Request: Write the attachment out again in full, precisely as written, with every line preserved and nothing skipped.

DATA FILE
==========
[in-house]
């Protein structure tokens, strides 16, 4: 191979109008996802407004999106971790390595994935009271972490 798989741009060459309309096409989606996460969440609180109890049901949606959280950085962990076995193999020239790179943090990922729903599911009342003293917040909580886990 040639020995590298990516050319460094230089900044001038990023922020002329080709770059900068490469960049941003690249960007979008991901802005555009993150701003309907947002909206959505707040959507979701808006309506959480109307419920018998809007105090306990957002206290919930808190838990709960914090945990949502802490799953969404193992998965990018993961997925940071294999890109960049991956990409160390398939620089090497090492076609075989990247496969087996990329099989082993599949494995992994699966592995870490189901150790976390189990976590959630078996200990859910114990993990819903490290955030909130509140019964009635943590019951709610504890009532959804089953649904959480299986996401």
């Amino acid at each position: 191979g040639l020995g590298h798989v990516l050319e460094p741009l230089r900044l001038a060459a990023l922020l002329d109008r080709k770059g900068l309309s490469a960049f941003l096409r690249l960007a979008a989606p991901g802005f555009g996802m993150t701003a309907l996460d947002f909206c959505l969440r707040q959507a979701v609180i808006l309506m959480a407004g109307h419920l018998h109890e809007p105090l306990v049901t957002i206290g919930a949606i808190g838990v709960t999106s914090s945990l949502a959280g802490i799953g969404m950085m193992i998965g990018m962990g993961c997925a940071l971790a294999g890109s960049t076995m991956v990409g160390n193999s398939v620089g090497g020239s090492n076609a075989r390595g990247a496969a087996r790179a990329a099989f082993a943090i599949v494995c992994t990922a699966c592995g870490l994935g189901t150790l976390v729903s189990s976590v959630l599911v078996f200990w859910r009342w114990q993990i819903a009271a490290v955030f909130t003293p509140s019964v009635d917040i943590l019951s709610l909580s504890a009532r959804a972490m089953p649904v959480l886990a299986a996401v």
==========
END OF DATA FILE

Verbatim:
[in-house]
């Protein structure tokens, strides 16, 4: 191979109008996802407004999106971790390595994935009271972490 798989741009060459309309096409989606996460969440609180109890049901949606959280950085962990076995193999020239790179943090990922729903599911009342003293917040909580886990 040639020995590298990516050319460094230089900044001038990023922020002329080709770059900068490469960049941003690249960007979008991901802005555009993150701003309907947002909206959505707040959507979701808006309506959480109307419920018998809007105090306990957002206290919930808190838990709960914090945990949502802490799953969404193992998965990018993961997925940071294999890109960049991956990409160390398939620089090497090492076609075989990247496969087996990329099989082993599949494995992994699966592995870490189901150790976390189990976590959630078996200990859910114990993990819903490290955030909130509140019964009635943590019951709610504890009532959804089953649904959480299986996401």
């Amino acid at each position: 191979g040639l020995g590298h798989v990516l050319e460094p741009l230089r900044l001038a060459a990023l922020l002329d109008r080709k770059g900068l309309s490469a960049f941003l096409r690249l960007a979008a989606p991901g802005f555009g996802m993150t701003a309907l996460d947002f909206c959505l969440r707040q959507a979701v609180i808006l309506m959480a407004g109307h419920l018998h109890e809007p105090l306990v049901t957002i206290g919930a949606i808190g838990v709960t999106s914090s945990l949502a959280g802490i799953g969404m950085m193992i998965g990018m962990g993961c997925a940071l971790a294999g890109s960049t076995m991956v990409g160390n193999s398939v620089g090497g020239s090492n076609a075989r390595g990247a496969a087996r790179a990329a099989f082993a943090i599949v494995c992994t990922a699966c592995g870490l994935g189901t150790l976390v729903s189990s976590v959630l599911v078996f200990w859910r009342w114990q993990i819903a009271a490290v955030f909130t003293p509140s019964v009635d917040i943590l019951s709610l909580s504890a009532r959804a972490m089953p649904v959480l886990a299986a996401v």